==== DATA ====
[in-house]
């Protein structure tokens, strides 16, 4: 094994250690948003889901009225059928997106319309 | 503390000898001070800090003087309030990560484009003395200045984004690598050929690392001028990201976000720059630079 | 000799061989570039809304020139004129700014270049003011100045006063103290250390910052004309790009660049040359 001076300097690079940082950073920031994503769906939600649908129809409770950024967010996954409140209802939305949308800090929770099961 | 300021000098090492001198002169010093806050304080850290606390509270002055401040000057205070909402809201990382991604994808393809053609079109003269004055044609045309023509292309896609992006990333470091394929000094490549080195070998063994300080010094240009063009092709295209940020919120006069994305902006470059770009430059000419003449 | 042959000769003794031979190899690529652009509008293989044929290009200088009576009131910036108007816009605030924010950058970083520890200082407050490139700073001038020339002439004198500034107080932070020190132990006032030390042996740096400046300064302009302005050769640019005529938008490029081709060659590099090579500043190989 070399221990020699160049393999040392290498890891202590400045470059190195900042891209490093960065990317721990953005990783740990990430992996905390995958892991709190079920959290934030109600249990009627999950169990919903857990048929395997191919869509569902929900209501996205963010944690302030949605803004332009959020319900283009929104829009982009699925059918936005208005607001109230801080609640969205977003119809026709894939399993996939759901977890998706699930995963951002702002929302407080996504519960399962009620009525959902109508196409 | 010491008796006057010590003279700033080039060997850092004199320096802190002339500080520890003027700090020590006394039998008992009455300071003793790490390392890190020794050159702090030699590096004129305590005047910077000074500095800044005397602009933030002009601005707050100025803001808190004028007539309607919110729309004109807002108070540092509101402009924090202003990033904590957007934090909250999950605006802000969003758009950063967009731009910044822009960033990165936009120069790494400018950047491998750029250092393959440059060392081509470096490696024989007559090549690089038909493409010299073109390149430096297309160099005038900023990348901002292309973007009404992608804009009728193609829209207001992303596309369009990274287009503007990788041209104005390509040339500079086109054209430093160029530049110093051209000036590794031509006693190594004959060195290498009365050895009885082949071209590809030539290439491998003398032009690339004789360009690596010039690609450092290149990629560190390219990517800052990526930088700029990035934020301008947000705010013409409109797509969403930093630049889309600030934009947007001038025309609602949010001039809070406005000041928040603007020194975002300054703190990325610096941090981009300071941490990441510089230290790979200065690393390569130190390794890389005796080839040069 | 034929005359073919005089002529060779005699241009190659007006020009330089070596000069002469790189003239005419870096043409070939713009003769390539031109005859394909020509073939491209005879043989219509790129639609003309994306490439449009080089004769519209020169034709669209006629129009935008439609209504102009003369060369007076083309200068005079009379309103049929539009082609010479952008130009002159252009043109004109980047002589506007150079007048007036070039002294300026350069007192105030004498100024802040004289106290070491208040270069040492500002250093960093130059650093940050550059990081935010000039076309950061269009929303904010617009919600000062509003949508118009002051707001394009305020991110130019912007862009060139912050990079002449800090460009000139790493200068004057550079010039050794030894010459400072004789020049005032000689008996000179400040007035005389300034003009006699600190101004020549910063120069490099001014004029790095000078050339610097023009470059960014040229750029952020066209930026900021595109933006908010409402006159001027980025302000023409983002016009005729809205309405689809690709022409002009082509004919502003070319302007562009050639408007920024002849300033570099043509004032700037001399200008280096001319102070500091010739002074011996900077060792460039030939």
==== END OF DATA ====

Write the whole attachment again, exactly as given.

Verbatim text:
[in-house]
């Protein structure tokens, strides 16, 4: 094994250690948003889901009225059928997106319309 | 503390000898001070800090003087309030990560484009003395200045984004690598050929690392001028990201976000720059630079 | 000799061989570039809304020139004129700014270049003011100045006063103290250390910052004309790009660049040359 001076300097690079940082950073920031994503769906939600649908129809409770950024967010996954409140209802939305949308800090929770099961 | 300021000098090492001198002169010093806050304080850290606390509270002055401040000057205070909402809201990382991604994808393809053609079109003269004055044609045309023509292309896609992006990333470091394929000094490549080195070998063994300080010094240009063009092709295209940020919120006069994305902006470059770009430059000419003449 | 042959000769003794031979190899690529652009509008293989044929290009200088009576009131910036108007816009605030924010950058970083520890200082407050490139700073001038020339002439004198500034107080932070020190132990006032030390042996740096400046300064302009302005050769640019005529938008490029081709060659590099090579500043190989 070399221990020699160049393999040392290498890891202590400045470059190195900042891209490093960065990317721990953005990783740990990430992996905390995958892991709190079920959290934030109600249990009627999950169990919903857990048929395997191919869509569902929900209501996205963010944690302030949605803004332009959020319900283009929104829009982009699925059918936005208005607001109230801080609640969205977003119809026709894939399993996939759901977890998706699930995963951002702002929302407080996504519960399962009620009525959902109508196409 | 010491008796006057010590003279700033080039060997850092004199320096802190002339500080520890003027700090020590006394039998008992009455300071003793790490390392890190020794050159702090030699590096004129305590005047910077000074500095800044005397602009933030002009601005707050100025803001808190004028007539309607919110729309004109807002108070540092509101402009924090202003990033904590957007934090909250999950605006802000969003758009950063967009731009910044822009960033990165936009120069790494400018950047491998750029250092393959440059060392081509470096490696024989007559090549690089038909493409010299073109390149430096297309160099005038900023990348901002292309973007009404992608804009009728193609829209207001992303596309369009990274287009503007990788041209104005390509040339500079086109054209430093160029530049110093051209000036590794031509006693190594004959060195290498009365050895009885082949071209590809030539290439491998003398032009690339004789360009690596010039690609450092290149990629560190390219990517800052990526930088700029990035934020301008947000705010013409409109797509969403930093630049889309600030934009947007001038025309609602949010001039809070406005000041928040603007020194975002300054703190990325610096941090981009300071941490990441510089230290790979200065690393390569130190390794890389005796080839040069 | 034929005359073919005089002529060779005699241009190659007006020009330089070596000069002469790189003239005419870096043409070939713009003769390539031109005859394909020509073939491209005879043989219509790129639609003309994306490439449009080089004769519209020169034709669209006629129009935008439609209504102009003369060369007076083309200068005079009379309103049929539009082609010479952008130009002159252009043109004109980047002589506007150079007048007036070039002294300026350069007192105030004498100024802040004289106290070491208040270069040492500002250093960093130059650093940050550059990081935010000039076309950061269009929303904010617009919600000062509003949508118009002051707001394009305020991110130019912007862009060139912050990079002449800090460009000139790493200068004057550079010039050794030894010459400072004789020049005032000689008996000179400040007035005389300034003009006699600190101004020549910063120069490099001014004029790095000078050339610097023009470059960014040229750029952020066209930026900021595109933006908010409402006159001027980025302000023409983002016009005729809205309405689809690709022409002009082509004919502003070319302007562009050639408007920024002849300033570099043509004032700037001399200008280096001319102070500091010739002074011996900077060792460039030939």